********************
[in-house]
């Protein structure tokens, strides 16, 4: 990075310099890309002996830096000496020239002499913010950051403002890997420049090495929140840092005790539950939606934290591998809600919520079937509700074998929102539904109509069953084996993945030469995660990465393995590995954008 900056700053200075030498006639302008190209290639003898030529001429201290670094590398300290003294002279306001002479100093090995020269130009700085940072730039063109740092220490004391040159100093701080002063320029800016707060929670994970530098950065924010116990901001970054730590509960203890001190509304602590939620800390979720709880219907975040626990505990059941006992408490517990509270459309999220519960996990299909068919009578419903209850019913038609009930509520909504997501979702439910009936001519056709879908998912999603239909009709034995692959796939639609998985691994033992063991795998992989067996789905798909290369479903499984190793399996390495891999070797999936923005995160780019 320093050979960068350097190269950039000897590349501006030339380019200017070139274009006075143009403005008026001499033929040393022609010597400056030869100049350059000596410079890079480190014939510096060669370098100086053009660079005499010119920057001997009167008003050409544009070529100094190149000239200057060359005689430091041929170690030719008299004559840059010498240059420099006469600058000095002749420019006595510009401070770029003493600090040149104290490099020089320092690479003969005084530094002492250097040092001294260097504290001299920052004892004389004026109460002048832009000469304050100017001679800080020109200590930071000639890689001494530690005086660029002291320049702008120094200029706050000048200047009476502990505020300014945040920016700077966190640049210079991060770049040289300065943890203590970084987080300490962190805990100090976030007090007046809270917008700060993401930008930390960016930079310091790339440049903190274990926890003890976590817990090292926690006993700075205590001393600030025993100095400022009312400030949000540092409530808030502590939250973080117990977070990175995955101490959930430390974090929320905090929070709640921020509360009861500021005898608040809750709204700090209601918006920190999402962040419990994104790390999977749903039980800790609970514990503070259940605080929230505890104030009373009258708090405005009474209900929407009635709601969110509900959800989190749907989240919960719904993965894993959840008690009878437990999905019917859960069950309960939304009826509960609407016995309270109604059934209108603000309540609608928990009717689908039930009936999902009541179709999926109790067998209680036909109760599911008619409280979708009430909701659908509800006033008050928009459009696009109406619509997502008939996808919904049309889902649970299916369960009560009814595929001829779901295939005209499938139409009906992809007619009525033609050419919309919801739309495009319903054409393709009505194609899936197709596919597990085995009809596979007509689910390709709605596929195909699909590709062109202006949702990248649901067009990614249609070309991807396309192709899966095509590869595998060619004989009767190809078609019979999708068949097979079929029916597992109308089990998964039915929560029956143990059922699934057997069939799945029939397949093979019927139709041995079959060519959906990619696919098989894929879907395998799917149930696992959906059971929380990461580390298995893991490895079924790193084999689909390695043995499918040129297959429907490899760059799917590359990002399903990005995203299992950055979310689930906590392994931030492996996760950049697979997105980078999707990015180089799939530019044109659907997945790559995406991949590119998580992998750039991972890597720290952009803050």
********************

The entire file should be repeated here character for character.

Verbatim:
[in-house]
């Protein structure tokens, strides 16, 4: 990075310099890309002996830096000496020239002499913010950051403002890997420049090495929140840092005790539950939606934290591998809600919520079937509700074998929102539904109509069953084996993945030469995660990465393995590995954008 900056700053200075030498006639302008190209290639003898030529001429201290670094590398300290003294002279306001002479100093090995020269130009700085940072730039063109740092220490004391040159100093701080002063320029800016707060929670994970530098950065924010116990901001970054730590509960203890001190509304602590939620800390979720709880219907975040626990505990059941006992408490517990509270459309999220519960996990299909068919009578419903209850019913038609009930509520909504997501979702439910009936001519056709879908998912999603239909009709034995692959796939639609998985691994033992063991795998992989067996789905798909290369479903499984190793399996390495891999070797999936923005995160780019 320093050979960068350097190269950039000897590349501006030339380019200017070139274009006075143009403005008026001499033929040393022609010597400056030869100049350059000596410079890079480190014939510096060669370098100086053009660079005499010119920057001997009167008003050409544009070529100094190149000239200057060359005689430091041929170690030719008299004559840059010498240059420099006469600058000095002749420019006595510009401070770029003493600090040149104290490099020089320092690479003969005084530094002492250097040092001294260097504290001299920052004892004389004026109460002048832009000469304050100017001679800080020109200590930071000639890689001494530690005086660029002291320049702008120094200029706050000048200047009476502990505020300014945040920016700077966190640049210079991060770049040289300065943890203590970084987080300490962190805990100090976030007090007046809270917008700060993401930008930390960016930079310091790339440049903190274990926890003890976590817990090292926690006993700075205590001393600030025993100095400022009312400030949000540092409530808030502590939250973080117990977070990175995955101490959930430390974090929320905090929070709640921020509360009861500021005898608040809750709204700090209601918006920190999402962040419990994104790390999977749903039980800790609970514990503070259940605080929230505890104030009373009258708090405005009474209900929407009635709601969110509900959800989190749907989240919960719904993965894993959840008690009878437990999905019917859960069950309960939304009826509960609407016995309270109604059934209108603000309540609608928990009717689908039930009936999902009541179709999926109790067998209680036909109760599911008619409280979708009430909701659908509800006033008050928009459009696009109406619509997502008939996808919904049309889902649970299916369960009560009814595929001829779901295939005209499938139409009906992809007619009525033609050419919309919801739309495009319903054409393709009505194609899936197709596919597990085995009809596979007509689910390709709605596929195909699909590709062109202006949702990248649901067009990614249609070309991807396309192709899966095509590869595998060619004989009767190809078609019979999708068949097979079929029916597992109308089990998964039915929560029956143990059922699934057997069939799945029939397949093979019927139709041995079959060519959906990619696919098989894929879907395998799917149930696992959906059971929380990461580390298995893991490895079924790193084999689909390695043995499918040129297959429907490899760059799917590359990002399903990005995203299992950055979310689930906590392994931030492996996760950049697979997105980078999707990015180089799939530019044109659907997945790559995406991949590119998580992998750039991972890597720290952009803050």